Stephen Covey was an influential writer, businessman, and expert on management policy. His book, The 7 Habits of Highly Effective People, has sold more than 25 million copies worldwide (in fact, you probably have one of them). But in our daily effort just to survive, chances are we’ve let much of its advice fall by the wayside.
For now, let’s focus our attention on just one tool from the book – his time management matrix. As we’ll see, if we fail to schedule time for what’s truly important to the growth of our schools, we end up being overwhelmed by a seemingly limitless number of responsibilities.
Below is one version of the matrix. It measures importance and urgency along its axes and it gives us examples of activities that would fall into the four resulting quadrants.
It goes without saying that we should limit or avoid time spent in the 3rd and 4th quadrants. But as school leaders and educators, it’s often much harder to determine how we should split our time between Quadrants 1 and 2. Here are some examples of various activities that fall into these buckets:
In our experience, we see leaders dedicating far too much time to Quadrant 1 activities. Now, it’s impossible to avoid these completely, but if we’re spending too much time in Quadrant 1 it’s a good indication that our school systems are weak or our staff isn’t empowered to proactively resolve problems. It should be clear, just like Covey points out, that the more time we invest in Quadrant 2 the more that Quadrant 1 problems will disappear.
So how might spending more time in Quadrant 2 look? Bearing in mind the actions you take should be grounded in your own school’s values and priorities, here are some suggestions:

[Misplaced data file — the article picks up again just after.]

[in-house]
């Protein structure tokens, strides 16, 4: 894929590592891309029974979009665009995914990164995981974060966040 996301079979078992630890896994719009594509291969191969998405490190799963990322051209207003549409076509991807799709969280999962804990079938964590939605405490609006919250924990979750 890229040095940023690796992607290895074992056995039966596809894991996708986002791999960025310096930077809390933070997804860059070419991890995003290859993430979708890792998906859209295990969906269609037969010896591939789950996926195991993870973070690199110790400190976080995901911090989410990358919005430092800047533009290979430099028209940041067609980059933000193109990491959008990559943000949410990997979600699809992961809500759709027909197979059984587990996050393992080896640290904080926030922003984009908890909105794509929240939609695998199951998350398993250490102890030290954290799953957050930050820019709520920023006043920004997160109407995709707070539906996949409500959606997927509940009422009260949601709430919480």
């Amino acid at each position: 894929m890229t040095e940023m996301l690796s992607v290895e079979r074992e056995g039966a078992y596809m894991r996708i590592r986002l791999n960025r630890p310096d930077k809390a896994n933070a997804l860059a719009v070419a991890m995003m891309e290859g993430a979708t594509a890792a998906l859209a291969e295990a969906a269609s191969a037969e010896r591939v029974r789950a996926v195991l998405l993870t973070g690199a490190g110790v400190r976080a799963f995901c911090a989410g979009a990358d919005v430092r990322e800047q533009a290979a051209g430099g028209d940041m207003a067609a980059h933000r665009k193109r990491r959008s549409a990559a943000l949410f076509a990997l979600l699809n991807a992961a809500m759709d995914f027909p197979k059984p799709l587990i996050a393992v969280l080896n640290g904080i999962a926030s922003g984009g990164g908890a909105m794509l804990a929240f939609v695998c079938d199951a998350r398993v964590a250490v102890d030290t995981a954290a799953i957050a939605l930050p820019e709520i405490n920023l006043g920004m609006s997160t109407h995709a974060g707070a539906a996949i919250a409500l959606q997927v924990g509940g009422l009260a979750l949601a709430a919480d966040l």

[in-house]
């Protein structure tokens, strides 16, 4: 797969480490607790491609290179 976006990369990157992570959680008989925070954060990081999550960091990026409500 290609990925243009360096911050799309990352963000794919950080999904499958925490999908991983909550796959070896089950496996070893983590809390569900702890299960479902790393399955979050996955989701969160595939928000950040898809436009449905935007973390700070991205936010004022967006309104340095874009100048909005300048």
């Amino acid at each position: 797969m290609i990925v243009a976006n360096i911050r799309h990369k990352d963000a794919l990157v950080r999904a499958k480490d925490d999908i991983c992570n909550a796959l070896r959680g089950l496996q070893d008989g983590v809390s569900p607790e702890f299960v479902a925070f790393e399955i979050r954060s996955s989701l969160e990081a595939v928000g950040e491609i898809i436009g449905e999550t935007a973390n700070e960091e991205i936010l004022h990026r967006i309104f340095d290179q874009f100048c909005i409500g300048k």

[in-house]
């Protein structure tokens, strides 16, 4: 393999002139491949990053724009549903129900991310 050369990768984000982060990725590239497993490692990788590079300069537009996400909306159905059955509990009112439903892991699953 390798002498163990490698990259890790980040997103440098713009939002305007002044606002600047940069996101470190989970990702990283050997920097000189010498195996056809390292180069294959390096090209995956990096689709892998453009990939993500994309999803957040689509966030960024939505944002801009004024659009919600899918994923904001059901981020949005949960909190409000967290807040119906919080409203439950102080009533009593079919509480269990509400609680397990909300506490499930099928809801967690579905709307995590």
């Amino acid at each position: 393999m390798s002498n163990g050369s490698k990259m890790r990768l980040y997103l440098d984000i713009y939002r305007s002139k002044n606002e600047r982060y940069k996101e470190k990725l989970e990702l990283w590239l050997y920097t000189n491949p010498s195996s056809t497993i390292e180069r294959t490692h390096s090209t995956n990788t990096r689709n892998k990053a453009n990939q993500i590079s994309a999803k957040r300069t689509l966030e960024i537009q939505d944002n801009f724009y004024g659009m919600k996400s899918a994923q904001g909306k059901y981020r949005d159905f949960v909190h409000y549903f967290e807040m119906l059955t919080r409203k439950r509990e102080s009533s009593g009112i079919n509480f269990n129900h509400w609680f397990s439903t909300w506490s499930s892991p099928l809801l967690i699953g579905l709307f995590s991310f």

1) Spend a few extra minutes at the end of your coaching conversations to train staff on potential contingencies and disruptions. Here are some questions you might use:
What is your plan for class tomorrow if 10 of your students are absent?
During our school assemblies, what do you think the best role of our teachers is?
How are you promoting school culture and values in your classroom?
2) Recognize that your commitment to hiring needs to be an ongoing effort. You might:
Create a system that encourages staff to provide talent referrals
Determine faculty intentions through ongoing cultural check-ups
Commit right now to scheduling time to post openings, review resumes, and conduct interviews
3) Find time each week to reflect where school systems are weak and identify a plan of attack to improve them. Consider:
Schedule 15 minutes on Friday to identify 1 system or procedure that needs improvement
Reflect on underlying causes of the problem and resist the urge to give ‘orders from headquarters’
Ensure that staff are able to contribute to solutions and are invested in any policy’s success
4) Manage morale proactively by regularly pulse-checking staff and distributing variable size/interval rewards. While we will provide more ideas on this in future posts, here are some guidelines:
Appreciation is felt more when it is unexpected; make sure your staff experiences positive surprise
Solicit ideas from faculty – this could be another closing question in your coaching conversations
Brainstorm your next 10 staff appreciation and culture-building ideas this weekend
These are just a few ideas. But again, the overarching goal here is to shift your focus to Quadrant 2 activities. Think of these as investments you make now that more than pay for themselves in time saved later. Yes, you’ll need to put your spin on these to reflect your school’s values and priorities. But if done properly, you’ll find yourself with fewer fires that need to be put out.
The protection of your time and priorities is vital. And if you’re not spending the time improving your school’s systems and strategizing for the future, who is?